7 responses to “Turnera ulmifolia”

  1. george briggs

    viper’s bugloss: another very interesting common name, and it is a wonderful shade of blue as well.

    1. Bliss McIntosh

      and did you know that “bugloss” means cow tongue due to the way the points curve back just like the rough surface of a bovine tongue.?

  2. Nette

    So pretty! How big is that flower in real life?

    1. Wendy Cutler

      I just read that it’s about 2 1/2 inches, 6 cm. I don’t remember it being that big, more like 5 cm or a little less. Well, sort of pansy size.

  3. Linda Bush

    The related species Damiana (Turnera diffusa) is made into a liquer which I first tasted in Baja California. It is very good and is touted as, you guessed it, having an aphrodisiac effect.

  4. Frankie Fernandez

    In the Philippines, we call them sundrops, maybe because they have this habit of waiting for sunshine (or its warmth?) before opening up. On rainy or cloudy days, they don’t open up fully. They reseed like crazy and could really become invasive, but nonetheless a very charming plant.

  5. Pat Collins

    I realise your comment on the aphrodisiac effects was at least partly in jest but, of course, the Passionflower gets its name from the torture/murder of Jesus Christ rather than any romantic passion.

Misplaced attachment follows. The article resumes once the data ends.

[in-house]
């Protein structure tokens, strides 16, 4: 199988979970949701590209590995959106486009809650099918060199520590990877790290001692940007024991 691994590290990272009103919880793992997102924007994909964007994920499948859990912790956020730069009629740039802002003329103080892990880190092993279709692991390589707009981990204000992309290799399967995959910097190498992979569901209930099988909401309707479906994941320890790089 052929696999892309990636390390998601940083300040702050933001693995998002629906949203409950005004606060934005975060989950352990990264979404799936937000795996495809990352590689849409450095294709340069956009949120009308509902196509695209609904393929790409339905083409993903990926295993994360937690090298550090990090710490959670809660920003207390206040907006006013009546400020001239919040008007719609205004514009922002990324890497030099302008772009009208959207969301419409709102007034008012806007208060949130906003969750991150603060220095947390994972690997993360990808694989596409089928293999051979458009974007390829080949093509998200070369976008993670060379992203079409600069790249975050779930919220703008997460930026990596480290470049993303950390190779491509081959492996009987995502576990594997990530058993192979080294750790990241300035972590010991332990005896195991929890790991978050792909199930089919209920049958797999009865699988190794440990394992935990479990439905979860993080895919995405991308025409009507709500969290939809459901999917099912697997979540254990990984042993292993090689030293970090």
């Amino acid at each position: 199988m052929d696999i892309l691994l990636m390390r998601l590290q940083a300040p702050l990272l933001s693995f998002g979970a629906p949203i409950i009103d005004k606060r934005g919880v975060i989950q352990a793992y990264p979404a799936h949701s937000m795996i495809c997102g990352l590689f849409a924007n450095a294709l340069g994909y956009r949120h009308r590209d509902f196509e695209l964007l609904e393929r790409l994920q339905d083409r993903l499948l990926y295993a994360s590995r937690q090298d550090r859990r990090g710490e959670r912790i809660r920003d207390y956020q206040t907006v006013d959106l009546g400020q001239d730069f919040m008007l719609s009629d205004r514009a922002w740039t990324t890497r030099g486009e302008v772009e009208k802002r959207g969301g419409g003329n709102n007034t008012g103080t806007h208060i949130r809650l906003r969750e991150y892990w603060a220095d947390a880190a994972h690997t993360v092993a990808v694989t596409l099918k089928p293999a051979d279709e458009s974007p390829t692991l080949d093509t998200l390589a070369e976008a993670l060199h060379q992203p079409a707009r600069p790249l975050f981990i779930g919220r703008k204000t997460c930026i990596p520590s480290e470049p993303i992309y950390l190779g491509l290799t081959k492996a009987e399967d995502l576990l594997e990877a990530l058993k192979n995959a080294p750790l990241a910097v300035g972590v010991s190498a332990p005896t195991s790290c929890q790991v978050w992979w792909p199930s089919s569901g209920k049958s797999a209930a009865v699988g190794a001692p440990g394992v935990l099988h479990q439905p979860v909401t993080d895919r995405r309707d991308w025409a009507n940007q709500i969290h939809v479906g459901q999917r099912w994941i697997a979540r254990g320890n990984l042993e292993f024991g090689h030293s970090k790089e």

From the Oxford English Dictionary:

    1582 N. MONARDES Simplic. Medicament. ex Novo Orbe 17 Elegans est cum fructu onusta conspicitur, propterius amplitudinem, florem habet albæ rosæ persimilem, in cuius foliis aliquæ veluti passionis Christi figuræ delineatæ conspiciuntur.]

    I can’t speak Latin but with the help of an online translator that couldn’t either and Perseus (search for Perseus Lewis Short for Latin, the Greek Lexicon is excellent, too) I would suggest this means:

    Elegant it is to see when fruit-burdened, on account of their abundance [or wide extent of the plant?], the flowers have a great similarity to the white rose[?], and in its petals [foliis means leaf but that was what petals were called then] some perceive a comparison to the shapes of the passion of Christ traced out.

    The first three quotes in English give a stepwise increase in sarcasm.

    1613 S. PURCHAS Pilgrimage VIII. ii. 616 The flower of the Granadille they say..hath the marks of the Passion, Nailes, Pillar, Whippes, Thornes, Wounds.]

    1633 T. JOHNSON Gerard’s Herball (new ed.) App. 1591 Maracoc or Passion-floure. The Spanish Friers for some imaginarie resemblances..first called it Flos Passionis.

    1689 N. TATE tr. A. Cowley 3rd Pt. Wks. IV. 92 Flos Passionia christi. The Passion-Flower, or Virginian Climber. The first of these Names was given it by the Jesuites, who pretend to find in it all the Instruments of our Lord’s Passion; not so easily discern’d by men of Senses not so fine as they.

    I find it comforting that the tradition of ridiculing the name is almost as old as the name itself.

Leave a Reply